COMMUNIST PARTIES GALORE.
Publication: Monitor Volume: 6 Issue: 143
The Communist Party of Ukraine (CPU), already weakened by the formation of the pro-presidential majority in parliament toward the end of 1999, is continuing to face bad times. Still fearing the CPU’s ability to mobilize the protest vote, the center-right force has launched the creation of pocket communist and other leftist parties. It seems bent on hammering the old communist colossus into pebbles and dust. One might wonder why. The CPU party electorate is losing its cohesiveness, and the next scheduled parliamentary elections are two years off. Given the countrywide referendum of April 16, however, and Kuchma’s proposed constitutional amendments, the answer is easier to understand. If the amendments–which were approved in a preliminary vote this month–pass in their final form this fall, early parliamentary elections are highly likely, even probable.
Still, the center-right move might seem like overkill. At the regular CPU congress held on June 24, the party’s feeble state was all too evident. Two opposing factions within the party–the moderates and the orthodox Leninists, nearly tore the gathering apart. CPU Chairman Petro Symonenko narrowly escaped dismissal. The moderate and charismatic Crimean communist leader Leonid Hrach, who reportedly harbors presidential ambitions, did not attend. During the congress, Symonenko proposed to Oleksandr Moroz–leader of the Socialists, who attended the CPU congress as a guest–that the communists and the socialists merge to form a single party. Moroz said no.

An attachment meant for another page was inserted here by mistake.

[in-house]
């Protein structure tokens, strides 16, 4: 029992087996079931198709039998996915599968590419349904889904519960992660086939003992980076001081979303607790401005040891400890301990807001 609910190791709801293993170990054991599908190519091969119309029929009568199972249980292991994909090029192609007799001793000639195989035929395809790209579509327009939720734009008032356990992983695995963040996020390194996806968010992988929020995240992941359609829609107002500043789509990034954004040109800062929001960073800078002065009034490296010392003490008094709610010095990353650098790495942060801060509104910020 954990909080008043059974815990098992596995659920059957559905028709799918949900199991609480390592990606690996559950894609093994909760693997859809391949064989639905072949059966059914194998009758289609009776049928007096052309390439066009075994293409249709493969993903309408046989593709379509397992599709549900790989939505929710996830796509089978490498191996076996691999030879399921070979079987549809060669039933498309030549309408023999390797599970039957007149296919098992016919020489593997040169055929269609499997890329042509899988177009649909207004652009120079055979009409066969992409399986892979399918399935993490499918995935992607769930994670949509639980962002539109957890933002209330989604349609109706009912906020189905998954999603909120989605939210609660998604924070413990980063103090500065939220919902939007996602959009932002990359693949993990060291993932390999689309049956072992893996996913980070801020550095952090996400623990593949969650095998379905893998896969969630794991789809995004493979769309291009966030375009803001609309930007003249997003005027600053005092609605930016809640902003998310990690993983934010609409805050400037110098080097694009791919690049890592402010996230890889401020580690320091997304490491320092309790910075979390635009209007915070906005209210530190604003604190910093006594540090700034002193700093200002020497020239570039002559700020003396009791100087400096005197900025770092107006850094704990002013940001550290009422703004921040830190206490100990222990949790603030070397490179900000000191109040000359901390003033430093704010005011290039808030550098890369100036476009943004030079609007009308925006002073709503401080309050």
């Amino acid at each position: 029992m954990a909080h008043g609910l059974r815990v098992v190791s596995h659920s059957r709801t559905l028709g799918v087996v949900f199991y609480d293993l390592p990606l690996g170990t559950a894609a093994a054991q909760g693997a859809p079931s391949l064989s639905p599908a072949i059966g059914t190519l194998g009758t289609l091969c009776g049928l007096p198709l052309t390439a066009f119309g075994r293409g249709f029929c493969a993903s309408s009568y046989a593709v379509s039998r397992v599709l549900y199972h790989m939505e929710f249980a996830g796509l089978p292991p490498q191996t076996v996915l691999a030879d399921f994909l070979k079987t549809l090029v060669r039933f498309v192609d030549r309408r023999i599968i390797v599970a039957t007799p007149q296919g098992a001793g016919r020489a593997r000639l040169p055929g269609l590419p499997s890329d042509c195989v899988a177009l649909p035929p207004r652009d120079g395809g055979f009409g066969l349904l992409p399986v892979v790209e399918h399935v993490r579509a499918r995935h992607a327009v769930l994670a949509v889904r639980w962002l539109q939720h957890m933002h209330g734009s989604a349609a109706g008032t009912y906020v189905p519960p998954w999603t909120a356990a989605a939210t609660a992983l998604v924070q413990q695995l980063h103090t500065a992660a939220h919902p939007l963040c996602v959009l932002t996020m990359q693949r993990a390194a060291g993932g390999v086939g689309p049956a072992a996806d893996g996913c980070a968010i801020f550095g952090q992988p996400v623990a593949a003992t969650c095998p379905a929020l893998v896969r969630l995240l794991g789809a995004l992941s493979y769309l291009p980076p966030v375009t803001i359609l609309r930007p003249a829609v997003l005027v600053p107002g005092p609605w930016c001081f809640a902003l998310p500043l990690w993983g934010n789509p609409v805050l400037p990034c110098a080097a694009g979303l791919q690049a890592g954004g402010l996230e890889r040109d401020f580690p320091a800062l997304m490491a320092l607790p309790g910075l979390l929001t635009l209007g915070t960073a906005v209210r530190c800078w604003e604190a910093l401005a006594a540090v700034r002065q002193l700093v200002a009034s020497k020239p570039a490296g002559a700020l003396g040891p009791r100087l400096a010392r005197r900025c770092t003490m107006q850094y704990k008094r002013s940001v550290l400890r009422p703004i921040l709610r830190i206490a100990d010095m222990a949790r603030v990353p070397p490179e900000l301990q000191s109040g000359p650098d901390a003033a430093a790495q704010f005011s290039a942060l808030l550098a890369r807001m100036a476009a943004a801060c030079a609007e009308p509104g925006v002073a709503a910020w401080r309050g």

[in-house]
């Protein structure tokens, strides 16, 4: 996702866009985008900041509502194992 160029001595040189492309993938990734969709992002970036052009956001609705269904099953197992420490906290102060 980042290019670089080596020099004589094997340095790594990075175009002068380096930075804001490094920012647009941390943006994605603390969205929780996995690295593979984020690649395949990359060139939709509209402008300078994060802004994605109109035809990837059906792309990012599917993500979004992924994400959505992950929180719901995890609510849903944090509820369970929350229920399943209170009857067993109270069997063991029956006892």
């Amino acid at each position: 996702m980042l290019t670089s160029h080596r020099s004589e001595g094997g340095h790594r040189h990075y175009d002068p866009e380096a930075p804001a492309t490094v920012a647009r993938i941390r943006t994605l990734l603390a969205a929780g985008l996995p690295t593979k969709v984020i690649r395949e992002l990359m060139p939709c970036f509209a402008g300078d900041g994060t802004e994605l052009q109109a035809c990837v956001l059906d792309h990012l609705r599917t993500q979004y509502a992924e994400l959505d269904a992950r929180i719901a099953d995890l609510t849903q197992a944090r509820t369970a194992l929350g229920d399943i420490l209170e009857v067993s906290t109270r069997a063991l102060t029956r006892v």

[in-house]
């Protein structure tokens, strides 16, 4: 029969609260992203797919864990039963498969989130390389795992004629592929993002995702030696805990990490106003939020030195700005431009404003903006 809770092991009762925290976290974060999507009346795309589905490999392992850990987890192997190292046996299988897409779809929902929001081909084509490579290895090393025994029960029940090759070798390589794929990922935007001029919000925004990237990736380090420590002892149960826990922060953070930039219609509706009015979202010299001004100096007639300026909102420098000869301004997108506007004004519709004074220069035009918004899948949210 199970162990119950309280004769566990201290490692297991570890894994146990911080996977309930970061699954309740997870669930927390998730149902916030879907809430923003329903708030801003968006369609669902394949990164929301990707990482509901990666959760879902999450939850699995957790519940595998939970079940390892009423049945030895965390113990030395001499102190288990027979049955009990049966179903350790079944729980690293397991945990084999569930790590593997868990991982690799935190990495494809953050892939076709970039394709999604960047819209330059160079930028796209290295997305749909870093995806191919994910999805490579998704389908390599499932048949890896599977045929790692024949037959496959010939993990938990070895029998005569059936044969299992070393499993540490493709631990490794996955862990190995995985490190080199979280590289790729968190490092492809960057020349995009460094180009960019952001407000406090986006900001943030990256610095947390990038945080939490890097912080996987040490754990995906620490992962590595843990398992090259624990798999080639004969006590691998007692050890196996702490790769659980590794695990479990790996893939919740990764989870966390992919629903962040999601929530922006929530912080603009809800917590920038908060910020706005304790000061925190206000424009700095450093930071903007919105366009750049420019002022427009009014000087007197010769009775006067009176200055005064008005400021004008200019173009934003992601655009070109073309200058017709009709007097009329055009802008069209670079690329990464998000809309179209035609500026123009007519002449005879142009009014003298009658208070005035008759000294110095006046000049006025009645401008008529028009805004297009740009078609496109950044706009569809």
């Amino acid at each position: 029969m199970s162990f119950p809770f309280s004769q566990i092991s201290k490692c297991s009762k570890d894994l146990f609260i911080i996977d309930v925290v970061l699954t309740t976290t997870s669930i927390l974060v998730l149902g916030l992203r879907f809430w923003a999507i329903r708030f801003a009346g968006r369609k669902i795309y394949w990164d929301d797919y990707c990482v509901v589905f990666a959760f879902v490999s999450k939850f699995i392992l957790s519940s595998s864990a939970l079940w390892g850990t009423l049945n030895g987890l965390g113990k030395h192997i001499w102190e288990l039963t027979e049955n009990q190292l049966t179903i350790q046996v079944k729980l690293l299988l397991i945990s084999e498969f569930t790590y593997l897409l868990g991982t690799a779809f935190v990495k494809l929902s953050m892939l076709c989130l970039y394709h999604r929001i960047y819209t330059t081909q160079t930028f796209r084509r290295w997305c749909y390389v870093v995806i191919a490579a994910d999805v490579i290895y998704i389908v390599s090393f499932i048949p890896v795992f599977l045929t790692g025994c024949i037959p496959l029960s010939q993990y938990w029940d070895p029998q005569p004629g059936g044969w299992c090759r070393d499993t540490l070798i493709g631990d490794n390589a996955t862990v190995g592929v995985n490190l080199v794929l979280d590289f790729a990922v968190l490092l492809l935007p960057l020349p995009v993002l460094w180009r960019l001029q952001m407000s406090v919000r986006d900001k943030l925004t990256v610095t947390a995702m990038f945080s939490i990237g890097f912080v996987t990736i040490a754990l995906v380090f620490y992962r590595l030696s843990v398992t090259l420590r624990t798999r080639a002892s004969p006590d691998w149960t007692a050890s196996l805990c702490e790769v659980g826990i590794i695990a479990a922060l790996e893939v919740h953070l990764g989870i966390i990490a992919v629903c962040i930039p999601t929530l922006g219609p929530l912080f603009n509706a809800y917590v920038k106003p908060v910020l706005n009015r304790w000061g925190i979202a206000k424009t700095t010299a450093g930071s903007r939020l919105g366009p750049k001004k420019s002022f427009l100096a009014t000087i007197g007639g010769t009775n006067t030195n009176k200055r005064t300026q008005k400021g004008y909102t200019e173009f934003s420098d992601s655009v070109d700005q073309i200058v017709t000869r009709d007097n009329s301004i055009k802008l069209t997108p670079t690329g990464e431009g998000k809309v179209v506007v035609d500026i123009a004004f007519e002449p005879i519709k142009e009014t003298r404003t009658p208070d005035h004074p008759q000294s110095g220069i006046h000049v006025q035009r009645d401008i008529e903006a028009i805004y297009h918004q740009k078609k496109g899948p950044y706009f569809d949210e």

Meanwhile, alternative leftist parties are popping up like mushrooms across Ukraine’s political landscape. In April of this year, the Ukrainian Communist Youth Association was set up by a group of CPU renegades, reportedly with assistance from the country’s “oligarchs.” Just over a week ago, on July 16, an organization called the Reformed Communist Party of Ukraine (RCPU) held its constituting congress and elected Mykhaylo Savenko, a member of the Rada faction Labor Ukraine, as its leader. (Labor Ukraine was founded in 1999 by Ihor Sharov, Andry Derkach and Viktor Pinchuk–influential businessmen in politics close to Kuchma.) Savenko spoke against “the obstinate opposition of the leftists” and said that the RCPU does not claim to be a successor of the Soviet Communists. The CPU does. Symonenko blasted the creation of RCPU as an attempt to split the leftist movement. Finally, on July 19, the leaders of five small parties–Regional Revival (RR), For Beautiful Ukraine, Party of Labor, Solidarity and Pensioners Party–announced plans to set up a single and strong center-left party. These five borrowed from the “anti-capitalist” Communists their brand slogans of social justice and protection of the poor, but their leaders are well connected in the corridors of power and well versed in business. Party of Labor and RR are organizations with roots in the rich Donetsk industrial elite. RR Leaders play leading roles in a parliamentary group of the same name, which is headed by Kuchma aide Oleksandr Volkov. Praveks Bank–headed by Leonid Chernovetsky, the leader of For Beautiful Ukraine–is among the top ten Ukrainian credit institutions. The leader of Solidarity, the chocolate tycoon Petro Poroshenko, is believed to have initiated this newest bloc. Poroshenko’s center-left, ostentatiously pro-presidential faction in the parliament absorbed in March the nucleus of a disbanded Peasant faction, former main allies of the CPU (UNIAN, June 24, July 17-18; Den, July 19-20; Zerkalo nedeli, July 22; see the Monitor, March 6).
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